Charlie is nervous, complex and highly intelligent. But he is also alone. He drifts through the early scenes, a passive observer, until he meets Patrick and Sam, half-siblings no less wallflowers but far more comfortable with it.
It is this trio that make the story. So the casting had to be perfect. And how!
As Charlie, Logan Lerman captures all the adolescent befuddlement, anxiety and excitement of his age. But it is what ripples under the surface that sets Charlie apart as a true literary – and now cinematic – great. By the film’s end, I saw something in his journey that I hadn’t seen in five readings of the novel. This is Lerman’s Charlie…and he’s even better than the one in my head.
Much has been made of Emma Watson’s transition from Hogwarts to the real world, but as Sam she nails both the accent and the (almost) untouchable ingénue. She’s not the Sam I imagined; far from it. But she’s not a bad substitute.
And then there’s Ezra – and-the-Oscar-goes-to – Miller, who follows up his terrifying performance in We Need to Talk About Kevin with a perfect Patrick. In a role that could so easily have been cliché, Miller brings texture, heart and at times a desperate sadness to the role.
These characters are not archetypes. They are people. Imagined but no less real.
Both the novel and the film are full of moments, some beautiful, some harrowing, some seemingly mundane but ultimately the ones forever remembered.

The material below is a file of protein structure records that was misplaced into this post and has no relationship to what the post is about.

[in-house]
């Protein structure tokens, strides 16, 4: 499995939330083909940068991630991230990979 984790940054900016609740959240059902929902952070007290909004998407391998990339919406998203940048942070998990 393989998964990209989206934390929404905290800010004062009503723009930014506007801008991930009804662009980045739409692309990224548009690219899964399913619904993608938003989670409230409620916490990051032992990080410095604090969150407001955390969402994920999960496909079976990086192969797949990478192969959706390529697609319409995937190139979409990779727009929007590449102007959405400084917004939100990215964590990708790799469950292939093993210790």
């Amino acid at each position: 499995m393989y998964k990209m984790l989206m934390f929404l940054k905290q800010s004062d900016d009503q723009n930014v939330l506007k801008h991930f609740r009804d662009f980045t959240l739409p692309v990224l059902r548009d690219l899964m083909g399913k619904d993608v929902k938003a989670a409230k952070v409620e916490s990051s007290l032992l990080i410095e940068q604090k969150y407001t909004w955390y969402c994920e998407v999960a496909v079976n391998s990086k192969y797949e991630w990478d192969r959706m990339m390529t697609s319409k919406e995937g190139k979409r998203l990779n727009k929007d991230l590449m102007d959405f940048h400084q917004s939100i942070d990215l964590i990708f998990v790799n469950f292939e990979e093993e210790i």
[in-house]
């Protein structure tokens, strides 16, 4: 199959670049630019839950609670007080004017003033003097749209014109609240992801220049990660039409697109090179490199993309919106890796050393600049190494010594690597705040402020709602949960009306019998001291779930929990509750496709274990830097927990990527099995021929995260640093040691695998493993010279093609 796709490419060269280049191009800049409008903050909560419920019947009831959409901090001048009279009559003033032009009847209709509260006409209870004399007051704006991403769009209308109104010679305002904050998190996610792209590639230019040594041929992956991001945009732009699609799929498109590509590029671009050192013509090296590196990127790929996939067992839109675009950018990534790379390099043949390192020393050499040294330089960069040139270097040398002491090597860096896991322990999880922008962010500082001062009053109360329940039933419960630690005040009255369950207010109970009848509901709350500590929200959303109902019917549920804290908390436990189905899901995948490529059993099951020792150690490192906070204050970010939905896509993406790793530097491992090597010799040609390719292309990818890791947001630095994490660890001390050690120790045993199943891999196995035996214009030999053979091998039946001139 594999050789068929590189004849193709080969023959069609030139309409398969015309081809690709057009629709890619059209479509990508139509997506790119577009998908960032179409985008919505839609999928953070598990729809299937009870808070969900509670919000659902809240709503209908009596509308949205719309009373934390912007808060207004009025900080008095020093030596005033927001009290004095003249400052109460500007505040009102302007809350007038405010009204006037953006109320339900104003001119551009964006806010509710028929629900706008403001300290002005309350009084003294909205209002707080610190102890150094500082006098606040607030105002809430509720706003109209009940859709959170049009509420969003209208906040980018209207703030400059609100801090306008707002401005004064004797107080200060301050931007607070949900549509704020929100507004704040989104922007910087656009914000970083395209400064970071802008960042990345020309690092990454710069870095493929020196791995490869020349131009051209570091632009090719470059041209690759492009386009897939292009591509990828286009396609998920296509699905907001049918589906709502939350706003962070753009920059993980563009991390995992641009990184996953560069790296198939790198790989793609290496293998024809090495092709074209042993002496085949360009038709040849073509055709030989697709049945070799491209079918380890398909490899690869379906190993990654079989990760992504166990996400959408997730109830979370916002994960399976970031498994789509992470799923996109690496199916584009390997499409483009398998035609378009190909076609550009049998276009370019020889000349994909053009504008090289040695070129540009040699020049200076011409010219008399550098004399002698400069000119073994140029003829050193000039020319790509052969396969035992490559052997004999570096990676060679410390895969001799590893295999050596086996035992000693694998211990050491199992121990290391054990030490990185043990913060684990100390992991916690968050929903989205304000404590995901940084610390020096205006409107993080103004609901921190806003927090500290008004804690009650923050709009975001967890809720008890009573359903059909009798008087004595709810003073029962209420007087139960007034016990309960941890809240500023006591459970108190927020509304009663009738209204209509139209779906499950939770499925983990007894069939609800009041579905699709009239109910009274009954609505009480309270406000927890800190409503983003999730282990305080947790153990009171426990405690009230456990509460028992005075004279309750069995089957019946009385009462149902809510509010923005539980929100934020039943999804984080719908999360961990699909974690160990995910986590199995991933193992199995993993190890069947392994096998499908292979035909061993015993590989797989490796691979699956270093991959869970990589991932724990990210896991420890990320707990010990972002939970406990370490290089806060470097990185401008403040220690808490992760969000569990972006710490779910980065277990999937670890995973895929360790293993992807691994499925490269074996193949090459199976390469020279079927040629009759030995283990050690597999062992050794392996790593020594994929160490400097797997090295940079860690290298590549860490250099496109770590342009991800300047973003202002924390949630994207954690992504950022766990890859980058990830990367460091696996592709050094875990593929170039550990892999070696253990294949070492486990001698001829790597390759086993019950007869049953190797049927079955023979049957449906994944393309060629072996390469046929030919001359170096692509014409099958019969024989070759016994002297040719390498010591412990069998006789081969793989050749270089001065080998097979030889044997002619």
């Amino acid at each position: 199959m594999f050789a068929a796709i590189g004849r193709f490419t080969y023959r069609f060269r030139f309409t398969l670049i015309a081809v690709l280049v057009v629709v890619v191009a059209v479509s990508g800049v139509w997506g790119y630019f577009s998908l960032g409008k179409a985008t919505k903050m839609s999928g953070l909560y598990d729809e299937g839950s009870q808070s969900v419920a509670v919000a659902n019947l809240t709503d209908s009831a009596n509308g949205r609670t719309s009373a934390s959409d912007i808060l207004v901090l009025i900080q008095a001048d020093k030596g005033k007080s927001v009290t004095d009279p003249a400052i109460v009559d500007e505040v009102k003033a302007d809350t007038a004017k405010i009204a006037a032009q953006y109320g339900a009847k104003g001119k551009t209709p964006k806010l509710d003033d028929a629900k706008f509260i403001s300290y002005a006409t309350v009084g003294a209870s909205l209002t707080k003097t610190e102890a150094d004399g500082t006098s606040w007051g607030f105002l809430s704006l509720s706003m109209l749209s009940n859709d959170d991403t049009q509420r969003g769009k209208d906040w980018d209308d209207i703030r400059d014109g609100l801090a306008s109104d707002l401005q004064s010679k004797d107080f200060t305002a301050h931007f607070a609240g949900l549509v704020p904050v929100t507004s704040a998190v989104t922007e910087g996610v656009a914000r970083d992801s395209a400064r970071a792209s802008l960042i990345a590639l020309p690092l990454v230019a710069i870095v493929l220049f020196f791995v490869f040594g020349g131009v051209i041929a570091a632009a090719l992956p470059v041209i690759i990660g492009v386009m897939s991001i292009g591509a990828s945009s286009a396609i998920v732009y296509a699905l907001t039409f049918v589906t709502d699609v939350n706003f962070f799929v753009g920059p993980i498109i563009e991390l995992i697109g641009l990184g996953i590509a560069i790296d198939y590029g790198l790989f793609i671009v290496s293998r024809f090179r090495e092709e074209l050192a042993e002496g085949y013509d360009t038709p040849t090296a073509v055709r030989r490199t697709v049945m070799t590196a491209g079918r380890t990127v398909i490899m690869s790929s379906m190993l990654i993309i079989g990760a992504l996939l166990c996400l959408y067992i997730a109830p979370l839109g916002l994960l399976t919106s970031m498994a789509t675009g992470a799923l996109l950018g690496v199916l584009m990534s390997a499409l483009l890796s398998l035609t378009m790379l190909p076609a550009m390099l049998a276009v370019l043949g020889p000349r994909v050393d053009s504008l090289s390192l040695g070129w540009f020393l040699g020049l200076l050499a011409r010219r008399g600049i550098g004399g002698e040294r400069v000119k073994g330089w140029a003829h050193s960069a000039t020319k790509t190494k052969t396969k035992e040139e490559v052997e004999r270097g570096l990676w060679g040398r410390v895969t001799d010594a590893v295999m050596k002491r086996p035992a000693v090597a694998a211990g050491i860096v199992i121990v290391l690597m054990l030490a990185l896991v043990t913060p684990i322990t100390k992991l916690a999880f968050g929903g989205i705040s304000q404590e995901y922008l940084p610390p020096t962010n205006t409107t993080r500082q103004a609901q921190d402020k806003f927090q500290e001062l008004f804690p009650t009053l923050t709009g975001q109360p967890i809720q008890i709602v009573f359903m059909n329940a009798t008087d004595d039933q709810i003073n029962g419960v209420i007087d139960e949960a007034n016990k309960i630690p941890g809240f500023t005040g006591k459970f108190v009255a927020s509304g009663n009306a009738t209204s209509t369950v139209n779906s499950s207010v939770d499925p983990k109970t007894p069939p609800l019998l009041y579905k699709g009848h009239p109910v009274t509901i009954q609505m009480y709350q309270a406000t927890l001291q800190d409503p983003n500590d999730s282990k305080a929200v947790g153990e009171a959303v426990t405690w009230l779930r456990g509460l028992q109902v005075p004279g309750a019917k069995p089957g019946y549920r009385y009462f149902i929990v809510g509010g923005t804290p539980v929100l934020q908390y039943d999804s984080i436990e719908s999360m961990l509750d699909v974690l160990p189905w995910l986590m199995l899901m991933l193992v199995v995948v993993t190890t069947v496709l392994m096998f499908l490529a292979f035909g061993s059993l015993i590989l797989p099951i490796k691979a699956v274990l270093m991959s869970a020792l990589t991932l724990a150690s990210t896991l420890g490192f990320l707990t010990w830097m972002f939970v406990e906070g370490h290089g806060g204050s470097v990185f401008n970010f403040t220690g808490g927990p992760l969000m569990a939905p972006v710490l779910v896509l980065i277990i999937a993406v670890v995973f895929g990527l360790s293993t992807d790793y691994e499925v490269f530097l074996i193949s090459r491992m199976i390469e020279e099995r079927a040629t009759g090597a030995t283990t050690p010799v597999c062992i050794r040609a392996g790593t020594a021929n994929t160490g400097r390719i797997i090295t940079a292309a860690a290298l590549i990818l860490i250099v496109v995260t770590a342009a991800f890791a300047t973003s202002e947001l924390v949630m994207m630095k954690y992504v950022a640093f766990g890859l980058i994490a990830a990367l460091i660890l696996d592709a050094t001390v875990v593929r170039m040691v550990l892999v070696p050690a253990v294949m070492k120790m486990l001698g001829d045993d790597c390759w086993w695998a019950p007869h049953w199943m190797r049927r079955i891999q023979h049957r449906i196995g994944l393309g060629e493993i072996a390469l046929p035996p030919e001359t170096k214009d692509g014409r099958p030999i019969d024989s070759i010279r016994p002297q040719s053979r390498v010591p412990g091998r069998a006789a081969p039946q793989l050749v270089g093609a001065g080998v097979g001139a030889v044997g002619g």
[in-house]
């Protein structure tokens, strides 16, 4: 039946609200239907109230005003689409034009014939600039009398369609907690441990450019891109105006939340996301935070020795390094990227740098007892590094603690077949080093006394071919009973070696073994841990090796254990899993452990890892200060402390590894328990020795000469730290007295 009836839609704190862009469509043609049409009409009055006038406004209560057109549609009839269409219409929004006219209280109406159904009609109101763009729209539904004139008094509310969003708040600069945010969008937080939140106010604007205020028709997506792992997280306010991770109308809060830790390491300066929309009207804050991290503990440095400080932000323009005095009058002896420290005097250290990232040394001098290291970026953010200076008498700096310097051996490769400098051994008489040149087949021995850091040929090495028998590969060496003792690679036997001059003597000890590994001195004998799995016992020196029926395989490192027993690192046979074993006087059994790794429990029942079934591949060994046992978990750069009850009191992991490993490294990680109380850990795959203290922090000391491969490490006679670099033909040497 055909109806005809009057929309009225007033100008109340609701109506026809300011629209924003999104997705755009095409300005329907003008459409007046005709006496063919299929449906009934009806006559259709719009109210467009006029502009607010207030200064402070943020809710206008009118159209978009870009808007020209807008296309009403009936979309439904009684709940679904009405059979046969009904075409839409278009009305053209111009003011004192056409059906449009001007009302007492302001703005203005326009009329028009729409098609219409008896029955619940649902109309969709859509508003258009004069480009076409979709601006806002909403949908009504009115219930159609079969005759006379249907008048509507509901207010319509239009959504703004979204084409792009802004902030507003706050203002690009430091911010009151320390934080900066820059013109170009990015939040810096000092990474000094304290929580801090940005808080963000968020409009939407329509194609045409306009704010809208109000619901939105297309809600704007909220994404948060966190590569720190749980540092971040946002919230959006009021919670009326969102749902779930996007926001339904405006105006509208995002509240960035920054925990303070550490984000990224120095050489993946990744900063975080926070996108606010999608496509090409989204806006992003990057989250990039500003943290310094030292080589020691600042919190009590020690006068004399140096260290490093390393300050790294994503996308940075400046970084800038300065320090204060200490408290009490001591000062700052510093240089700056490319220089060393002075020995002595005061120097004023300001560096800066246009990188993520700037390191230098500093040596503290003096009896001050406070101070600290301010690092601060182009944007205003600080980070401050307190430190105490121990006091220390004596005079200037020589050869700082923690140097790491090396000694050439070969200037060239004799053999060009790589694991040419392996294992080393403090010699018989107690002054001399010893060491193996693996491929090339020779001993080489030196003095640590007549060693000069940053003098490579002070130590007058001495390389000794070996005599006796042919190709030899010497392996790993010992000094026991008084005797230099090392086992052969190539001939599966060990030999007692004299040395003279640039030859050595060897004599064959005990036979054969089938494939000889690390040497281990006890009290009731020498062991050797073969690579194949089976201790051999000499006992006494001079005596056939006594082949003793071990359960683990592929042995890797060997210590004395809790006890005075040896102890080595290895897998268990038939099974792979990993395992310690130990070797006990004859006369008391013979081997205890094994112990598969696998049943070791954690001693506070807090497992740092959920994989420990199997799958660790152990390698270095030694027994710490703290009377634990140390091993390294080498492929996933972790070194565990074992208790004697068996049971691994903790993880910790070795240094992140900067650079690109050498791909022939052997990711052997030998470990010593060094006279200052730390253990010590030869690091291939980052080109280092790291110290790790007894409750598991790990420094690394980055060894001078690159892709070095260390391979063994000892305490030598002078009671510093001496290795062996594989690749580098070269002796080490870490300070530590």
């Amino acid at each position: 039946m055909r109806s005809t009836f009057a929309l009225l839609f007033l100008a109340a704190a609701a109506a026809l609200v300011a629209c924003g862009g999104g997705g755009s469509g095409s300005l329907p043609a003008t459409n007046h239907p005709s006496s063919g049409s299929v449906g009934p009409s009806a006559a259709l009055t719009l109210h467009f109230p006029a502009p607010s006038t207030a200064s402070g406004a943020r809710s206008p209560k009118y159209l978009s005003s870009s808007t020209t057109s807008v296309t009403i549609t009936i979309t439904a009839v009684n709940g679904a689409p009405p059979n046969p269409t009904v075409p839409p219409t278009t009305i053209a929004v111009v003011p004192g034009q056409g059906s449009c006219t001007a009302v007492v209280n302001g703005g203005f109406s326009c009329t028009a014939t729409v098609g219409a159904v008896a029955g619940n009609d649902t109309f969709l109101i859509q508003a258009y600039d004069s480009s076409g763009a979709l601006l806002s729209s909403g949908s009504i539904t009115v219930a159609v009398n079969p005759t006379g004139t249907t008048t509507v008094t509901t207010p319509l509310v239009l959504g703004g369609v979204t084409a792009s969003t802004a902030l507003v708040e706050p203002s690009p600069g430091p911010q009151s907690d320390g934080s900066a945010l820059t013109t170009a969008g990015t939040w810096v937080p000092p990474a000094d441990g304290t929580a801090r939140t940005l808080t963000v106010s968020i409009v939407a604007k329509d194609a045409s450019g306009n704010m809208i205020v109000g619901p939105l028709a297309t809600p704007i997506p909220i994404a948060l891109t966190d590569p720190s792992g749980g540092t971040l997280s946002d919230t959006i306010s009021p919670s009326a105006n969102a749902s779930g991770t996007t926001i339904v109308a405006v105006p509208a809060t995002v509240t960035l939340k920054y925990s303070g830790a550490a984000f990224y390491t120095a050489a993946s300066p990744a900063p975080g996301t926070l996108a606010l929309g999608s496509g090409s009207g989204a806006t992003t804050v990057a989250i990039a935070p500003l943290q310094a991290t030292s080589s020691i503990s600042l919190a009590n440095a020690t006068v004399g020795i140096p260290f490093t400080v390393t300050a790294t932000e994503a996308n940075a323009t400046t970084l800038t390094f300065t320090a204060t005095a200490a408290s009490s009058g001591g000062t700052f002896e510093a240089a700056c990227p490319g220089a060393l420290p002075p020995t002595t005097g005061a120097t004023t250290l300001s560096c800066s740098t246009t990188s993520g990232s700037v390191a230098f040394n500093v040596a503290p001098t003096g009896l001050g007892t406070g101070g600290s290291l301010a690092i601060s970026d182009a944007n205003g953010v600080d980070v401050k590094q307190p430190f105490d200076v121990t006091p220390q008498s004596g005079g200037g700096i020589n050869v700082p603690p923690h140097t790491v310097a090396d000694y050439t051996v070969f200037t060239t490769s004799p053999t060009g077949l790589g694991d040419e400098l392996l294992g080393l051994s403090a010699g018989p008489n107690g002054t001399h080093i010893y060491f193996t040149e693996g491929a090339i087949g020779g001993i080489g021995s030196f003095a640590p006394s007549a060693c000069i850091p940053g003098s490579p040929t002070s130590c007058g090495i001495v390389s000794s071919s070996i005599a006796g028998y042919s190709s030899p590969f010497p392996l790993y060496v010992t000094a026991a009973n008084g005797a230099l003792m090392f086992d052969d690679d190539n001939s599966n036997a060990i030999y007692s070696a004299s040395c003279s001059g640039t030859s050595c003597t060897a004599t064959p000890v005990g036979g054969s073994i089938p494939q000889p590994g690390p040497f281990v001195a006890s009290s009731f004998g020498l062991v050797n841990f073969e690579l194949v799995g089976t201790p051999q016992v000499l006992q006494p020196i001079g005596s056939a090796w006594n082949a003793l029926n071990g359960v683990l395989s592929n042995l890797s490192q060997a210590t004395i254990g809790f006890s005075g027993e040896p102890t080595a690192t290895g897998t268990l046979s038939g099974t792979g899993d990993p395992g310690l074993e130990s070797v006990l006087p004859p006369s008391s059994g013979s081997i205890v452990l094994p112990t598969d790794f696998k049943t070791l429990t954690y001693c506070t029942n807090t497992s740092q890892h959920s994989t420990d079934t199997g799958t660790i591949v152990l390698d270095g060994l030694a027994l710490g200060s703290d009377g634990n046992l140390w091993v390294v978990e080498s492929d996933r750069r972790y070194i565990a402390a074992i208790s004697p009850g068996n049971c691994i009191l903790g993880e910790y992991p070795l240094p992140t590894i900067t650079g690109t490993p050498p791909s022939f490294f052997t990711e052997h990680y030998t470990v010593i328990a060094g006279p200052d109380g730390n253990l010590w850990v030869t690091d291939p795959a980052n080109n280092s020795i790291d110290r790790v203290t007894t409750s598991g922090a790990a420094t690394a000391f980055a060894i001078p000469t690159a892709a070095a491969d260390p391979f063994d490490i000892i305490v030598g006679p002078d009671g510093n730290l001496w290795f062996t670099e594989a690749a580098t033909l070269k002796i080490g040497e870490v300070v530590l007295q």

Before I saw it, I thought it enough to come out and not be disappointed. But instead I came out with tears in my eyes and the feeling that having experienced the story for the sixth time, it was one I would never tire of.
For those who have read the book, it will be a very different experience. My advice if you haven’t is to read it first. It’s mine (and a few million other people’s) little secret. But it’s one that deserves to be shared with everyone. How else will you ever feel infinite?
Sunday 23rd September 2012
I am not, nor have I ever been, a teenage girl. So I’m probably not the target audience for Now Is Good, the new film starring Dakota Fanning as streetwise, moody-in-a-cool-way leukaemia sufferer Tessa.
But this isn’t your average weepie. Yes, it has the airbrushed, impossibly sincere boy next door, the slutty best friend, the annoying little brother, and the broken home where dad cares too much and mum not nearly enough. But it rises above most films of this type with great acting, intelligent humour and, most notably as it nears its end, truth.
Adapted from the book Before I Die by Jenny Downham, the film tells the story of 17-year-old Brighton girl Tessa, who, with only months to live, is working her way through a bucket list of teen to-dos.
As Tessa, Fanning is remarkable. In a role that could so easily have grated, we root for her throughout. Yes she looks remarkably well for someone with terminal cancer – less pale, more angelic – but the film is full of the harsh reality of her condition, most shockingly in a bathroom scene that quickly shifts the tone from rom-com to horror.
It’s a film you need to buy into. But if you do, there are rich rewards.
In the roles of Tessa’s parents, Paddy Considine and Olivia Williams are fantastic. Considine paints a father desperately fighting against fate; while Williams’ apparently uncaring mother reveals herself to be just as loving and no less scared. Her realisation that she knows so little about her daughter’s condition fantastically acted in a frantic hospital scene.
Countless films – mostly American – tackle the subject of inevitable death with oversentimentality. Now Is Good does not. When Tessa asks about her last days, her nurse answers her with a truth rarely heard on screen. This is death as it is, not as we’d hope it to be.
And as the credits roll, if you’re anything like me, you’ll be grateful for life, and for everyone and everything you have.